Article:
When the going gets weird, the weird turn pro. - Hunter S. Thompson

25 November 2005

Trusting the teacher in the grey-flannel suit (Economist)

Management guru Peter Drucker (who, among many other achievements, was one of the first to spot the shift to the knowledge-based economy, way back in the early 1950s) died earlier this month, at the ripe old age of 95.

There's a lovely remembrance and appreciation of him, and his work, in this week's Economist:
The man who became famous as an American management thinker was really a Viennese Jewish intellectual. The author of this article once visited him in his home in Claremont, California—a modest affair when set beside the mansions of most management gurus. His choice of a restaurant for lunch was more modest still. But as Mr Drucker talked it was easy to forget about the giant plastic wagon wheels that decorated the walls or even the execrable food. He talked with his deep, heavy Teutonic accent about meeting Sigmund Freud (as a boy), John Maynard Keynes and Ludwig Wittgenstein (as a student at Cambridge). He said that he liked to keep his mind fresh by taking up a new subject every three or four years (he was heavily immersed in early medieval Paris at the time). The overall effect was rather like listening to Isaiah Berlin channelled by Henry Kissinger.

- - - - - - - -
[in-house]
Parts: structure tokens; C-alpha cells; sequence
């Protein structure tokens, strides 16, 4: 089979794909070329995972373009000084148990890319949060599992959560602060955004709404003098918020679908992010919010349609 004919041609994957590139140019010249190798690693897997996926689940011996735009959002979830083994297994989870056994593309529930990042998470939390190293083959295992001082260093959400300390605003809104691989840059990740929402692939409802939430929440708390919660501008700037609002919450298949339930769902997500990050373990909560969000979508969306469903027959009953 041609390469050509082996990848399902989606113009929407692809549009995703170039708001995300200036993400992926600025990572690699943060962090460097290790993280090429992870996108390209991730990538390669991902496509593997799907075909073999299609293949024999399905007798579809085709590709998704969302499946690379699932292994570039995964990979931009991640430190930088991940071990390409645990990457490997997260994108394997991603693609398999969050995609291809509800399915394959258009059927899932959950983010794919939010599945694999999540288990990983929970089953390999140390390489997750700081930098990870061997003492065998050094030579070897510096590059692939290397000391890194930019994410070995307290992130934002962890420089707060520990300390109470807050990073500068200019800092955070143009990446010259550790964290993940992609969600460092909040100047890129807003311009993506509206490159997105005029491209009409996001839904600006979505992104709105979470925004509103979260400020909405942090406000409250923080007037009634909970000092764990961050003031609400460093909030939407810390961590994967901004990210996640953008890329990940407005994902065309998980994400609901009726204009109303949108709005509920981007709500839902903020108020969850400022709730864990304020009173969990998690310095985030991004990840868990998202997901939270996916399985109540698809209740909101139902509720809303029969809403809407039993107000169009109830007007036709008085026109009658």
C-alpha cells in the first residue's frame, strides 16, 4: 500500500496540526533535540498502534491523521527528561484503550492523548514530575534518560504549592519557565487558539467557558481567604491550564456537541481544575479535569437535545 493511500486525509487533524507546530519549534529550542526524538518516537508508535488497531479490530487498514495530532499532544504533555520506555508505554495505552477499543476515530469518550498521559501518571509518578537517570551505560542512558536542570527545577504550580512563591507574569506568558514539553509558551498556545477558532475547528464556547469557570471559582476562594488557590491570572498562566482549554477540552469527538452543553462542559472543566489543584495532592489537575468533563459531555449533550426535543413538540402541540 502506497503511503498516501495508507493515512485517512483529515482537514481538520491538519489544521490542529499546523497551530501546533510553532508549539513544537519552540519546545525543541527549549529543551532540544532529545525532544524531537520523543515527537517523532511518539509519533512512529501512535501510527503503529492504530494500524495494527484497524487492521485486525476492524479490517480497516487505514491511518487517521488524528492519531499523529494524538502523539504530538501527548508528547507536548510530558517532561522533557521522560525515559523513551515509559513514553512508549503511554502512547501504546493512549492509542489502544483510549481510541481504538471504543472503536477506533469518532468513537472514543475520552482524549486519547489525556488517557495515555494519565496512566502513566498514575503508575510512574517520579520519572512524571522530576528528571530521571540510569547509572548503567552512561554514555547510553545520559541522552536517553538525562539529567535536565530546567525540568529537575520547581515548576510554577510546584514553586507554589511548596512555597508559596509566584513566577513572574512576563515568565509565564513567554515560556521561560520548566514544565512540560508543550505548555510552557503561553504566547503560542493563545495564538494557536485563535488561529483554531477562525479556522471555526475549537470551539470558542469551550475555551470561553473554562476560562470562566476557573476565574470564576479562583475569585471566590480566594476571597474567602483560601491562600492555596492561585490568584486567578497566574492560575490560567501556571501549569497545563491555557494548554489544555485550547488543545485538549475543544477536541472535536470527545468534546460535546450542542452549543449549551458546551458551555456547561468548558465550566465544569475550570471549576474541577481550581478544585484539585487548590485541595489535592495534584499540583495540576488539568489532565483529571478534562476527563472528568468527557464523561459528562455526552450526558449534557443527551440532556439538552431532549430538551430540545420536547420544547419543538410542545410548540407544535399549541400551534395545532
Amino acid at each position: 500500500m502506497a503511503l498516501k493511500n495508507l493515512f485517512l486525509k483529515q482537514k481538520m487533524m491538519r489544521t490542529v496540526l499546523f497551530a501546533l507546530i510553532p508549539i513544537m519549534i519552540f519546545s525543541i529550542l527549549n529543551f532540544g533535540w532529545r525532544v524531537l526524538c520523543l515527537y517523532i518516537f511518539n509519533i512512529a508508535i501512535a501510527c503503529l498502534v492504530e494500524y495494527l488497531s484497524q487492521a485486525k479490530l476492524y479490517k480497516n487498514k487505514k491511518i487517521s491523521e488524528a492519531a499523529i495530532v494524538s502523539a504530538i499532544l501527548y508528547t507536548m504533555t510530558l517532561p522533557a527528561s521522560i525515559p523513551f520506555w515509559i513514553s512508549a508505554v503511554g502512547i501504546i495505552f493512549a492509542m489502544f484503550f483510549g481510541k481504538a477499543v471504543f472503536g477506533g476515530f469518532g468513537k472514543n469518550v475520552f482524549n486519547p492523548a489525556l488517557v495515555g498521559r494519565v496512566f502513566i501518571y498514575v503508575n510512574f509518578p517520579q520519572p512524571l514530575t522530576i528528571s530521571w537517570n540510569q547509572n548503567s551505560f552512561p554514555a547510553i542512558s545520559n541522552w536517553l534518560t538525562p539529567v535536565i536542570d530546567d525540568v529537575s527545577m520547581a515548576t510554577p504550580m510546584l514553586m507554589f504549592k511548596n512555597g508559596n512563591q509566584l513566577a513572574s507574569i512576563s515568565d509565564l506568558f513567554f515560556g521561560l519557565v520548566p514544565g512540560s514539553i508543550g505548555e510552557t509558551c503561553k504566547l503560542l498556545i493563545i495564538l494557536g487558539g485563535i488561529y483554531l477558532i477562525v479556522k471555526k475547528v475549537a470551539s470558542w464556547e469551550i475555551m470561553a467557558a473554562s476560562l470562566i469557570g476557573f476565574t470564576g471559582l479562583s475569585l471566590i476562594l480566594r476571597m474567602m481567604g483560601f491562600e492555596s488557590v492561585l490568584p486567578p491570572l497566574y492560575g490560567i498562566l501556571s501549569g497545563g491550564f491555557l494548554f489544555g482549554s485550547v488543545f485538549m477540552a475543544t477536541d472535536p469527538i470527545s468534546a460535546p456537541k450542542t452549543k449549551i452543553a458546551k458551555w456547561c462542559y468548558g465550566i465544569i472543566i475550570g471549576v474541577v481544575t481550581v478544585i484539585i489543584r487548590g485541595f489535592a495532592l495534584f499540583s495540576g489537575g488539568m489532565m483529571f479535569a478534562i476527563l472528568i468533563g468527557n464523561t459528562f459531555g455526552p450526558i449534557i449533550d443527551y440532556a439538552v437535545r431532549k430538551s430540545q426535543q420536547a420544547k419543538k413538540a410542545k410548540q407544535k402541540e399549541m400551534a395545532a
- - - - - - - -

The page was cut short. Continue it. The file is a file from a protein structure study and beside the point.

Peter Drucker: Trusting the teacher in the grey-flannel suit (The Economist)

Drucker hated the term "guru," of course. He once quipped that people like him were called "gurus" by journalists "because 'charlatan' is too long for a headline" (or, alternatively, "because 'charlatan' is too hard to spell.")


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